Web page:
Pussy Riot Rockers, Convicted of ‘Religious Hatred,’ Are Released From Russian Prison

In February of last year, the Russian punk band Pussy Riot staged an impromptu performance in Moscow’s Cathedral of Christ the Savior.

Their actions were stopped by church security officials. By evening, they had turned it into a music video entitled “Punk Prayer — Mother of God, Chase Putin Away!” The women said their protest was directed at the Orthodox Church leader’s support for [Russian president Vladimir] Putin during his election campaign.

In Putin’s ever-more autocratic Russia, where nationalism mixes with increased religiosity, this was a provocation that couldn’t stand. In August of 2012, three members of Pussy Riot were sentenced to two years behind bars for “hooliganism motivated by religious hatred or hostility.” Yekaterina Samutsevich was released within months, but Nadezhda Tolokonnikova and Maria Alyokhina had to wait until yesterday to walk free again (some sources are reporting that, although the pardon is official, the pair haven’t actually been let out of prison just yet).

Pussy Riot (Natalia Kolesnikova – AFP/GettyImages)

From NBC News:

Two jailed members of the punk band Pussy Riot will be freed under an amnesty that will also see the release of 30 environmental activists, Russian President Vladimir Putin said on Thursday, eliminating two points of tension with the West as the country gets set to host the Winter Olympics. …

“I feel sorry for Pussy Riot not for the fact that they were jailed, but for disgraceful behavior that has degraded the image of women,” Putin said during his annual and wide-ranging televised news conference.

The affair degraded the image of Russia as a halfway respectable state, is more like it. Rolling Stone notes that the Pussy Riot case

… drew international attention, with the likes of Paul McCartney, the Red Hot Chili Peppers, Sting, Bruce Springsteen and more calling on Russia to release the Pussy Riot protesters.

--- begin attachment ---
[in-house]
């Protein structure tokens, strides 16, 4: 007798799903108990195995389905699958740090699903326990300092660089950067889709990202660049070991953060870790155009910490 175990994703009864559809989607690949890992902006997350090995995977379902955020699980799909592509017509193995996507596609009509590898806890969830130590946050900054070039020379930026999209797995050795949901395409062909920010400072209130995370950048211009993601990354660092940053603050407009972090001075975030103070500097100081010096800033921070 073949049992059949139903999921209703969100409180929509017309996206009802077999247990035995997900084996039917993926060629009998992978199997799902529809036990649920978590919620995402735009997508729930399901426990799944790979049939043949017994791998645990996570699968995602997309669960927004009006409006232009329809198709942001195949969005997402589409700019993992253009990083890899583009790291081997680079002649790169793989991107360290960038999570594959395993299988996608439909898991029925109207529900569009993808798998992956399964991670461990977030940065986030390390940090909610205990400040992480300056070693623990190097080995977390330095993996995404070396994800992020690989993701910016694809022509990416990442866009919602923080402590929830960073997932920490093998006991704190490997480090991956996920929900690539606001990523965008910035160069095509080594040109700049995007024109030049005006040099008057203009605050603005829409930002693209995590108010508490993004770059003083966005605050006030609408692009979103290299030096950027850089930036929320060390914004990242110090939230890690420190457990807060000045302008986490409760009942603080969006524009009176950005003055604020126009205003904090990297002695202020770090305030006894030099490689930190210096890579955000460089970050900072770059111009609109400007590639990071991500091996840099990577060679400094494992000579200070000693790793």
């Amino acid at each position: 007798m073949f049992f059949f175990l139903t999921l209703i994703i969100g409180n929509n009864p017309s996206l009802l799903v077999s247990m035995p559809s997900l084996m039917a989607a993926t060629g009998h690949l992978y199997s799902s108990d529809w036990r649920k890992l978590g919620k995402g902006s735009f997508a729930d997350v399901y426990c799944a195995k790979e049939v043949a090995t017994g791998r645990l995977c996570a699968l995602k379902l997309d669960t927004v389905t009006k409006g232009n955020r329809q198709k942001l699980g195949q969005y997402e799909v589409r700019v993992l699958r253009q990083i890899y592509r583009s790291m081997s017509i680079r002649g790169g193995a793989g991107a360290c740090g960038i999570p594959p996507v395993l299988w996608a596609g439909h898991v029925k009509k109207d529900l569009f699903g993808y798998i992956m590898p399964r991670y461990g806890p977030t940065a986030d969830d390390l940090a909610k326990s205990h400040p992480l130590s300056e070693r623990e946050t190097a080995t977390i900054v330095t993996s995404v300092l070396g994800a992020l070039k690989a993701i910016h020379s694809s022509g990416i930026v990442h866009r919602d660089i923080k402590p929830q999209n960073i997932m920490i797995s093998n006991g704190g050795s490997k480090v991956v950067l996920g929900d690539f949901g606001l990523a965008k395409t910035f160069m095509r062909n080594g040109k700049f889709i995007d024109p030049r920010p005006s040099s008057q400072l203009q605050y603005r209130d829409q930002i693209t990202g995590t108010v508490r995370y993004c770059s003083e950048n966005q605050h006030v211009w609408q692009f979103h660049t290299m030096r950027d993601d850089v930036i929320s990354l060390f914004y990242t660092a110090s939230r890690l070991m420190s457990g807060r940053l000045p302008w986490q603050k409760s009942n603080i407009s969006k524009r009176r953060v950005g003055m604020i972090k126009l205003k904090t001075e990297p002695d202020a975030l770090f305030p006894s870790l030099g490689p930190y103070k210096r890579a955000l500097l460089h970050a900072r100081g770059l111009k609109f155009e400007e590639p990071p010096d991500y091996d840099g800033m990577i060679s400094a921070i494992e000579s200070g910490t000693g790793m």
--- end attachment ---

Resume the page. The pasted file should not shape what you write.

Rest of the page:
NBC once more:

Putin says the amnesty proposal for jailed members of the punk group Pussy Riot celebrates the 20th anniversary of Russia’s post-Soviet constitution in addition to making the country’s criminal penitentiary system more merciful.

Pussy Riot’s Nadezhda Tolokonnikova, 24, and Maria Alyokhina, 25, who are serving a two-year sentences for a crude “punk prayer” against Putin and the Russian Orthodox church in Moscow’s main cathedral had been due for release in March but are now expected to be freed sooner under the amnesty.

It’s doubtful that Pussy Riot would have been punished with more than a fine or a symbolically brief jail sentence if the band had trespassed in a shopping center or … well, any other building than a church. That the women are freed only three months before the official sentence ends isn’t much of a reprieve, and hardly a great show of mercy — but let’s be grateful for small, um, blessings.

If and when Tolokonnikova and Alyokhina do post-release interviews, we’ll share what they have to say right here.

About Terry Firma

Terry Firma, though born and Journalism-school-educated in Europe, has lived in the U.S. for the past 20-odd years. Stateside, his feature articles have been published in the New York Times, Reason, Rolling Stone, Playboy, and Wired. Terry is the founder and Main Mischief Maker of Moral Compass, a site that pokes fun at the delusional claim by people of faith that a belief in God equips them with superior moral standards.


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